Networking the Right Way
Why are people you’re less close to more valuable in terms of finding a job? You’re more likely to know the same people and things your good friends do. Acquaintances “give us access to social networks where we don’t otherwise belong.”In his classic 1974 study Getting a Job, Granovetter looked at several hundred professional and technical workers from the Boston suburb of Newton, interviewing them in some detail on their employment history. He found that 56 percent of those he talked to found their job through a personal connection. Another 18.8 percent used formal means — advertisements, headhunters — and roughly 20 percent applied directly. This much is not surprising; the best way to get in the door is through a personal contact. But curiously, Granovetter found that of those personal connections, the majority were “weak ties.” Of those who used a contact to find a job, only 16.7 saw that contact “often” — as they would if the contact were a good friend — and 55.6 percent saw their contact only “occasionally.” Twenty-eight percent saw the contact “rarely.” People weren’t getting their jobs through their friends. They were getting them through acquaintances.
From Charles Duhigg’s fantastic book The Power of Habit: Why We Do What We Do in Life and Business:
In fact, in landing a job, Granovetter discovered, weak-tie acquaintances were often more important than strong-tie friends because weak ties give us access to social networks where we don’t otherwise belong. Many of the people Granovetter studied had learned about new job opportunities through weak ties, rather than from close friends, which makes sense because we talk to our closest friends all the time, or work alongside them or read the same blogs. By the time they have heard about a new opportunity, we probably know about it, as well. On the other hand, our weak-tie acquaintances—the people we bump into every six months—are the ones who tell us about jobs we would otherwise never hear about.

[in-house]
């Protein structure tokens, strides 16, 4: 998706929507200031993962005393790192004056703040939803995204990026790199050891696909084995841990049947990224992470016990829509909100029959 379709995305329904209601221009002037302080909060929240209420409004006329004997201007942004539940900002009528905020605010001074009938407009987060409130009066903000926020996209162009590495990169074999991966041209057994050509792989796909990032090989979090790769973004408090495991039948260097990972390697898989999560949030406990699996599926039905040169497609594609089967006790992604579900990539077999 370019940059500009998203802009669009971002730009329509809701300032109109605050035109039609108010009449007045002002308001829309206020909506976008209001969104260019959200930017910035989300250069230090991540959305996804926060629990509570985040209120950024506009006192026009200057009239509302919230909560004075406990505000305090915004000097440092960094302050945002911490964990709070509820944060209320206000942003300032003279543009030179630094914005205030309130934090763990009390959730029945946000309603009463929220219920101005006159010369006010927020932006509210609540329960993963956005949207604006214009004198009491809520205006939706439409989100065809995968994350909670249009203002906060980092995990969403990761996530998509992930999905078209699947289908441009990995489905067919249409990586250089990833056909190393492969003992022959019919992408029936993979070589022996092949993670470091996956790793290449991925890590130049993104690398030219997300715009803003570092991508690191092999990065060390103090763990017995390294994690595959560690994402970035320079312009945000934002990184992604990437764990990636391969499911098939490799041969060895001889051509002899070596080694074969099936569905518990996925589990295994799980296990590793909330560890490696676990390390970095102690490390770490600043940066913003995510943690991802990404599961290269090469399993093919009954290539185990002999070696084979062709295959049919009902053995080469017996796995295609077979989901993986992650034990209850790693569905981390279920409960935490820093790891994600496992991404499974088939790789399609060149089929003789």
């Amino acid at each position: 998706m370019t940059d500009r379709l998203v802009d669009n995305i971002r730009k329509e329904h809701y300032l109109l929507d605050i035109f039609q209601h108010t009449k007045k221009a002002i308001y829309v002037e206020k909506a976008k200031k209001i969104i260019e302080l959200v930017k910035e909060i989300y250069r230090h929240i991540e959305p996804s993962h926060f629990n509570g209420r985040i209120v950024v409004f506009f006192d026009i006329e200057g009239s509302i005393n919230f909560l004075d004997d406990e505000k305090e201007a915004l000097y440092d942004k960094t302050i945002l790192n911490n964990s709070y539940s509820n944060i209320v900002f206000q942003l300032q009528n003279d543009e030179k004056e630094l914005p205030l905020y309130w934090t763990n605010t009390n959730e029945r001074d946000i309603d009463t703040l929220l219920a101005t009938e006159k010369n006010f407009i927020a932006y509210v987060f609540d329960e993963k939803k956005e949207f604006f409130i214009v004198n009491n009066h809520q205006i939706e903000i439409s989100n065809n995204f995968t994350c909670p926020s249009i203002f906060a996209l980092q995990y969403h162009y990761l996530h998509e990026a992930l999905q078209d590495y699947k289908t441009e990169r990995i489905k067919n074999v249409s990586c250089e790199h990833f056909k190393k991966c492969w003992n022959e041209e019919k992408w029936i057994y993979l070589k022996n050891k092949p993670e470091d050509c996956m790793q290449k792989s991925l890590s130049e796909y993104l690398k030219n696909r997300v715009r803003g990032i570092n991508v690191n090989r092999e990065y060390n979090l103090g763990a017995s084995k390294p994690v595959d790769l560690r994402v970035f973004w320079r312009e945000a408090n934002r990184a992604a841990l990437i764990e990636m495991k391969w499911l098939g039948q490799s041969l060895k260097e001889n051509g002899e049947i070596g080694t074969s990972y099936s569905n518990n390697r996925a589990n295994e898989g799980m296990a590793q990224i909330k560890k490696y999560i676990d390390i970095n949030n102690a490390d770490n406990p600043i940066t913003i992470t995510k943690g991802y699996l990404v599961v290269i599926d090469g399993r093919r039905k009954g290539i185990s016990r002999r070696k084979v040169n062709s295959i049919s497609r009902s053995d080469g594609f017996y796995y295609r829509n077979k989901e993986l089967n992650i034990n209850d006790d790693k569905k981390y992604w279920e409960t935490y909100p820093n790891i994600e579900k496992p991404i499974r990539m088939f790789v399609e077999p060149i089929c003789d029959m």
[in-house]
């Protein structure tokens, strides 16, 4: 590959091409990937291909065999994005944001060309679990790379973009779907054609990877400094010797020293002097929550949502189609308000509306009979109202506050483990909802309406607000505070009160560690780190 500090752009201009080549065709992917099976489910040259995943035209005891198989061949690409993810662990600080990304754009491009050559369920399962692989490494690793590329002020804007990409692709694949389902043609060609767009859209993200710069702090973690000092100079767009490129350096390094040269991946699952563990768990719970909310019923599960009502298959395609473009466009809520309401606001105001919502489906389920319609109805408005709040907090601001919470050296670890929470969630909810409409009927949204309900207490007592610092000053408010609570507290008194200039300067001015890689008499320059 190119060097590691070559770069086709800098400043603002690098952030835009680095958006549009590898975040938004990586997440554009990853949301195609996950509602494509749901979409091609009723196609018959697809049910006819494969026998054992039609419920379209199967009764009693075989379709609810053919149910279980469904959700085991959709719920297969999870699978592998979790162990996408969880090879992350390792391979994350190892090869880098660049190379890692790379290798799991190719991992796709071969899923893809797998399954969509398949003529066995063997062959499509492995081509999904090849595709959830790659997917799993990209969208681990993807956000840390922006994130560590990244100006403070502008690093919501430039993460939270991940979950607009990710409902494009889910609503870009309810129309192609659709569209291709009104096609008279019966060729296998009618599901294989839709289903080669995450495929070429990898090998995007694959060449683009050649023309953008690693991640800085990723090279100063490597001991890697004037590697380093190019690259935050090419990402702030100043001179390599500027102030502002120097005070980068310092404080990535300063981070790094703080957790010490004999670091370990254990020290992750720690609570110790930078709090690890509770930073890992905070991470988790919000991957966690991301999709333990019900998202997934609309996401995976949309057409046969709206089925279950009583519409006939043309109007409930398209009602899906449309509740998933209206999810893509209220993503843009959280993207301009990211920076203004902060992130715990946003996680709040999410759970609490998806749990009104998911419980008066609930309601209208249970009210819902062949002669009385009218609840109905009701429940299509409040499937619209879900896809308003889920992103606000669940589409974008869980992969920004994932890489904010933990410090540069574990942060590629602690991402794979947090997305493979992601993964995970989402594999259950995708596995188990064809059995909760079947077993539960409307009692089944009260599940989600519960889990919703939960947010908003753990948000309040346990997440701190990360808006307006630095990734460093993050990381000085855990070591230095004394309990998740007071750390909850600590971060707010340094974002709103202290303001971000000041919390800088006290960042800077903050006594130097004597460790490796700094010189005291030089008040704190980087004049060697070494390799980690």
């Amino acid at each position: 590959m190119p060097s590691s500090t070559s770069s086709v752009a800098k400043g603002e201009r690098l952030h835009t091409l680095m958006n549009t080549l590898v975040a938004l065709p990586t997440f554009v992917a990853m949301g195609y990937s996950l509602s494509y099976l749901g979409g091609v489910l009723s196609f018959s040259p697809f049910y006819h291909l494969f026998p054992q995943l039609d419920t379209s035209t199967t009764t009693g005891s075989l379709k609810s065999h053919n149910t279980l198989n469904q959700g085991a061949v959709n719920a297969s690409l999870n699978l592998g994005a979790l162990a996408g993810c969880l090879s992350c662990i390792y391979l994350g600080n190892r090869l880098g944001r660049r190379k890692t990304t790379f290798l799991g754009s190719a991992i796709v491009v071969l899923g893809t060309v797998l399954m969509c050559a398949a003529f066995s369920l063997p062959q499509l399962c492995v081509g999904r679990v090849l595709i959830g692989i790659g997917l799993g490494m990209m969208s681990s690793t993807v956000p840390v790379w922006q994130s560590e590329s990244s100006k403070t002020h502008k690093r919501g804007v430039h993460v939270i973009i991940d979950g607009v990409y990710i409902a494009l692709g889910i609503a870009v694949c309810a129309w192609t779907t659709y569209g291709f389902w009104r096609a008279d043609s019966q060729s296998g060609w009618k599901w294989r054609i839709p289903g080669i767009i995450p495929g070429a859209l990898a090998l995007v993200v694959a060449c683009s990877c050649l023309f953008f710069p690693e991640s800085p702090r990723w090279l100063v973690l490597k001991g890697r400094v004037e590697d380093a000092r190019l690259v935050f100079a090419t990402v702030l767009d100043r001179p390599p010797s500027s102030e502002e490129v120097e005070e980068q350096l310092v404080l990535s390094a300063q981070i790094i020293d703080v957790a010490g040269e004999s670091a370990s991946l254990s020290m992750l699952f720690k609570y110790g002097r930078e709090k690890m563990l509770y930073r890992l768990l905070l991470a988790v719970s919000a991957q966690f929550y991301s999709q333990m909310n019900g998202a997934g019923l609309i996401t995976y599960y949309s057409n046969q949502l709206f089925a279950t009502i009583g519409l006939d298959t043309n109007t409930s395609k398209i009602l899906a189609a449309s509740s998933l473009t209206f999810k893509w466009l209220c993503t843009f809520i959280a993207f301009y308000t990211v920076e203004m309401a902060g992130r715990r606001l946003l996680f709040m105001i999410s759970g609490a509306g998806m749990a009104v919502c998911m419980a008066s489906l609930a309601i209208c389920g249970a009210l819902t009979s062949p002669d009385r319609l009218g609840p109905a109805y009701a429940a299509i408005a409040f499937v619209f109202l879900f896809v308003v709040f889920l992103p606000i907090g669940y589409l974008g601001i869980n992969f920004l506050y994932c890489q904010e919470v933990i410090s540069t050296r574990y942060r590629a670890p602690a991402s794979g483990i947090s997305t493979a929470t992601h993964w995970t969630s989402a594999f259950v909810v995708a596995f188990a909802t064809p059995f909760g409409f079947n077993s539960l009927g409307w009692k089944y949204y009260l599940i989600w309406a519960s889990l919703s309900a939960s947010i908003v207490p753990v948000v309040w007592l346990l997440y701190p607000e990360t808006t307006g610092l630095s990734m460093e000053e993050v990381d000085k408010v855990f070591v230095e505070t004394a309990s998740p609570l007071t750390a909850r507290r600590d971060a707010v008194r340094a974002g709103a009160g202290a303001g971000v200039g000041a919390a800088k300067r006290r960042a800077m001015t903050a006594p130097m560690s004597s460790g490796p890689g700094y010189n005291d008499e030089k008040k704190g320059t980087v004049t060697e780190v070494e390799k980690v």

Networking is vital to staying employed, salary growth and job satisfaction. Employees with larger networks perform better. Networking has even been shown to be vital for drug dealers. The three best methods for networking are here, and here‘s how to handle the job interview.
Finding the Right Job
But how do you know if the job will make you happy? Look for something that let’s you do those things you’re especially good at — your “signature strengths“:
Via UPenn happiness expert Martin Seligman’s book, Authentic Happiness:
- Identify your signature strengths.
- Choose work that lets you use them every day.
- Recraft your present work to use your signature strengths more.
- If you are the employer, choose employees whose signature strengths mesh with the work they will do. If you are a manager, make room to allow employees to recraft the work within the bounds of your goals.
So you get a great job. What can keep you satisfied with it?
You’ll want to know all about Flow and how to create it. Beyond that, here are 10 things to keep in mind:
This piece originally appeared on Barking Up the Wrong Tree.